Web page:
Professor Tanina Rostain teaches the course “Technology, Innovation, and Legal Practice” at the Georgetown University Law Center. A fundamental part of it is a competition in which 4 teams of 3-4 students work together to design apps that advocates and lawyers can use to explore intricate areas of the law. The class has seen tremendous growth over the course of just 4 years.  With technology being a pivotal factor in today’s legal world, this course is ideal for law students who are interested in hands-on learning about the accessibility of important justice matters.

What began as a small project slowly spread out throughout the U.S. with involvement from organizations such as the Alaska Legal Services Corp and the U.S. Department of Justice. Its focus is centered on law as “an institution to help people”. One particular app, ADA2Go, was designed for people with disabilities to ascertain their rights in various situations.

Mark O’Brien, the executive director and co-founder of Pro Bono Net, says “Tanina has mastered getting students to do something that’s nonintuitive—the creation of specific apps during the course of a semester and delivering them to legal aid organizations and others for use.” Rostain herself said that “these apps are adaptable to a lot of paying legal work, and they’re going to proliferate.”

With the number of apps being created, the scope of the “access-to-justice” idea is already on its way to impacting many people in this profession and consumers themselves.

Article via ABA Journal, September 23, 2015

Photo: EP via European Parliament [Creative Commons Attribution-NonCommercial-NoDerivs]

In the past, only five malware-infected applications have made it into the Apple App Store. That number has grown, though, as 25 apps have been identified and pulled from the App Store for containing malware. This cyber breach is due to a program called XcodeGhost, an imitation of the program Xcode, which is the platform develops utilize to make programs for iOS and Mac. While the official Xcode program takes about half an hour to download in the United States, the time is almost triple for developers in China. Most decide to download the program from local servers, which allowed the counterfeit XcodeGhost to be substituted for the real Xcode program and downloaded in in its place. Thankfully, apps developed using this malware have not been observed to steal any sensitive information from users that have downloaded them. Still, though the apps appear to be harmless, the attack on the App Store is notable according to Palo Alto Network’s Director of Threat Intelligence, Ryan Olsen. The firm was the first to report the existence of the malware-tainted apps, and Olsen states that the cyber breach reveals that the Apple App Store isn’t impenetrable.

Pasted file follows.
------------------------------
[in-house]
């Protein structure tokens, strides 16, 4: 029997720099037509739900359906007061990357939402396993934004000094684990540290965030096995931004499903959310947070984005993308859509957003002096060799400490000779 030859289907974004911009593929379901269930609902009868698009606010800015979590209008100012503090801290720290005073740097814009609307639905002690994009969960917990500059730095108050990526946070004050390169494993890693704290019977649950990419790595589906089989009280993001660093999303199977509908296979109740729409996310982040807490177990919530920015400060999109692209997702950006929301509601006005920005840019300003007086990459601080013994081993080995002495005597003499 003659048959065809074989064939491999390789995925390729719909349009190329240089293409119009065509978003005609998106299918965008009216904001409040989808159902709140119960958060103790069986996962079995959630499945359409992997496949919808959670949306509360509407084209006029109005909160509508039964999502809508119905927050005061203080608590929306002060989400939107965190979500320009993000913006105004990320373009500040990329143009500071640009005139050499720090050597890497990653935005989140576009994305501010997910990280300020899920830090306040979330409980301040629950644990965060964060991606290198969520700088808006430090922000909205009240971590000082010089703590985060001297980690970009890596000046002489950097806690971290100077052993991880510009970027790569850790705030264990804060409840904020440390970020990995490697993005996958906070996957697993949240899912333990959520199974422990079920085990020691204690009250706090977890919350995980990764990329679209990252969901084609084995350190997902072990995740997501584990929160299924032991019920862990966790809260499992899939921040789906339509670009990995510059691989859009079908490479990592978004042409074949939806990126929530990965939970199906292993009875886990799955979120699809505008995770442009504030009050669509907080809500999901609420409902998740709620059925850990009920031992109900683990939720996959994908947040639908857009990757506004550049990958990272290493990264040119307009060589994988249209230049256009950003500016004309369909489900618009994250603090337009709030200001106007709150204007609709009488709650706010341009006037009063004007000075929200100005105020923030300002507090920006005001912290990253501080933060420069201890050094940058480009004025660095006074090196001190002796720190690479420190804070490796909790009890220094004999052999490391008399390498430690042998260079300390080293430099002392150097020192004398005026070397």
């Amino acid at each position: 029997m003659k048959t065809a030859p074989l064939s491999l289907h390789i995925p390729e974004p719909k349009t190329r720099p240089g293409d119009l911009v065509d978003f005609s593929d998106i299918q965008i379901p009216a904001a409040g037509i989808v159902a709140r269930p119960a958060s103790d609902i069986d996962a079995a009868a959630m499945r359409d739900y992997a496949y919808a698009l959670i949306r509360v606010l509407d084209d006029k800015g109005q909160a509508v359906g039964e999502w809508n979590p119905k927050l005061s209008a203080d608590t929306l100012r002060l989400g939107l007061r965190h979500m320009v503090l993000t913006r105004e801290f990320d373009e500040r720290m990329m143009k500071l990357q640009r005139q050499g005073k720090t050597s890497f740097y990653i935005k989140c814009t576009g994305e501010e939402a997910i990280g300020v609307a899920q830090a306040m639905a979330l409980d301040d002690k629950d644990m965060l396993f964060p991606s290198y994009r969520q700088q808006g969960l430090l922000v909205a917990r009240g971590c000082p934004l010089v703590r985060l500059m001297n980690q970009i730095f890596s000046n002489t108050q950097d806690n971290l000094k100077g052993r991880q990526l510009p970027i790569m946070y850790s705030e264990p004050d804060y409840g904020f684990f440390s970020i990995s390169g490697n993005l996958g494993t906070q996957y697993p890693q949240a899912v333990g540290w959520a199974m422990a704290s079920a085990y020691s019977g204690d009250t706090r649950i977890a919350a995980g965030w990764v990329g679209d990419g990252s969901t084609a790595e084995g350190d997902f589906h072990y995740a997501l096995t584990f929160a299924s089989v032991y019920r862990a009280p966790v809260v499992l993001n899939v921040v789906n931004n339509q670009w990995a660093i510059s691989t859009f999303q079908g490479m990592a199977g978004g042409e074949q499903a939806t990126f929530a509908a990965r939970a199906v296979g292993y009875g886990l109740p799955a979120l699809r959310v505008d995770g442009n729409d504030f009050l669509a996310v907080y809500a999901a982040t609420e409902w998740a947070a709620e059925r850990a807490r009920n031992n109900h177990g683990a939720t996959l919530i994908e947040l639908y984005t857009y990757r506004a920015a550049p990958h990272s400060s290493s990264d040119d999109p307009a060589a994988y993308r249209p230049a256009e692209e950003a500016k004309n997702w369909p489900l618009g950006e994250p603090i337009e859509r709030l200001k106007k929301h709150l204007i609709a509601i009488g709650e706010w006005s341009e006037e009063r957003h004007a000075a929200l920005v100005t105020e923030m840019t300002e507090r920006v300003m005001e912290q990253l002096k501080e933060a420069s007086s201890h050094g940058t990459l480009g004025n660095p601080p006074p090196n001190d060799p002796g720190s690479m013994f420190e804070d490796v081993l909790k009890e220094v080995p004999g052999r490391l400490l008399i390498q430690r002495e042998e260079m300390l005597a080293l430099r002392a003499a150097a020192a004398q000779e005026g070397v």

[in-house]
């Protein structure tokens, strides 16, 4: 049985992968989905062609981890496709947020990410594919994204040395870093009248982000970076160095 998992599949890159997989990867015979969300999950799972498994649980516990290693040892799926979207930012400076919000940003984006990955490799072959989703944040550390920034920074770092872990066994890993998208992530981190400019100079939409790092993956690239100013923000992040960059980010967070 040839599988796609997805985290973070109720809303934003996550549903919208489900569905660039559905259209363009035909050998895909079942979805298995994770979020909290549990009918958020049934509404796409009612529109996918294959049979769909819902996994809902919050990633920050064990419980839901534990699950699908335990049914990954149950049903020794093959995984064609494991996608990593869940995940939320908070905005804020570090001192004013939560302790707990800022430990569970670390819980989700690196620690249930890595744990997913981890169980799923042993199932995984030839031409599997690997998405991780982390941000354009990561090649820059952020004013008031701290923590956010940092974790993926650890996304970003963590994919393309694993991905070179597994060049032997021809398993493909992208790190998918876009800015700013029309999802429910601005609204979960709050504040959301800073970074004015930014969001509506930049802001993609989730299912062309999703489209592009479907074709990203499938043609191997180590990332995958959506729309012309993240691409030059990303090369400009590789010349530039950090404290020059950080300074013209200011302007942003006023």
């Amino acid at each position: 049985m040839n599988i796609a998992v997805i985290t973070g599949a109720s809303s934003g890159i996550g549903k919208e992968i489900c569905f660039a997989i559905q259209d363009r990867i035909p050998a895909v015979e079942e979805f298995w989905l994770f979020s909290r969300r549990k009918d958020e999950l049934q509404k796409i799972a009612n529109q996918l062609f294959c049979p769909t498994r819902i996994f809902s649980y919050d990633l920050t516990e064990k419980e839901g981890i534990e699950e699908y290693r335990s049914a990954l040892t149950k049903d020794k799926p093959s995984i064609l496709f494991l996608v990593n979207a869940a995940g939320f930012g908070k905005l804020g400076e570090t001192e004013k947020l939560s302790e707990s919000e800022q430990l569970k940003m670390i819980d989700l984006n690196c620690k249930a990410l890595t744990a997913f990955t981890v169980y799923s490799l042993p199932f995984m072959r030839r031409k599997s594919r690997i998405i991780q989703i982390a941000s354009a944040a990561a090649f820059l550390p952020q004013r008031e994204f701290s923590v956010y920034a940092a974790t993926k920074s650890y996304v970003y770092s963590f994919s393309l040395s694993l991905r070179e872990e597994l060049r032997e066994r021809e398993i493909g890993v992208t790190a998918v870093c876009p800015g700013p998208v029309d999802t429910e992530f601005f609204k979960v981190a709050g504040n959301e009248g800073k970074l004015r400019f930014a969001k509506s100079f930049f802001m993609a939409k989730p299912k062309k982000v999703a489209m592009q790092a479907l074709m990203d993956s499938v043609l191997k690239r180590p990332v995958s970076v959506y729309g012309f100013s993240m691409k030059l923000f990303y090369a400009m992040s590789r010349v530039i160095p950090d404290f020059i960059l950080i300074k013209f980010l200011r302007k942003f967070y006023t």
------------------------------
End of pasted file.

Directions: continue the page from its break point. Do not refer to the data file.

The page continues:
To prevent another cyber breach, Apple will provide a way for Chinese developers to download an official copy of Xcode domestically, and Apple is “working with the developers to make sure they’re using the proper version of Xcode to rebuild their apps” according to an Apple spokesperson.

Article via CNETSeptember 22, 2015

Photo: Apps via Pixel Fantasy [Creative Commons Attribution-NonCommercial-NoDerivs]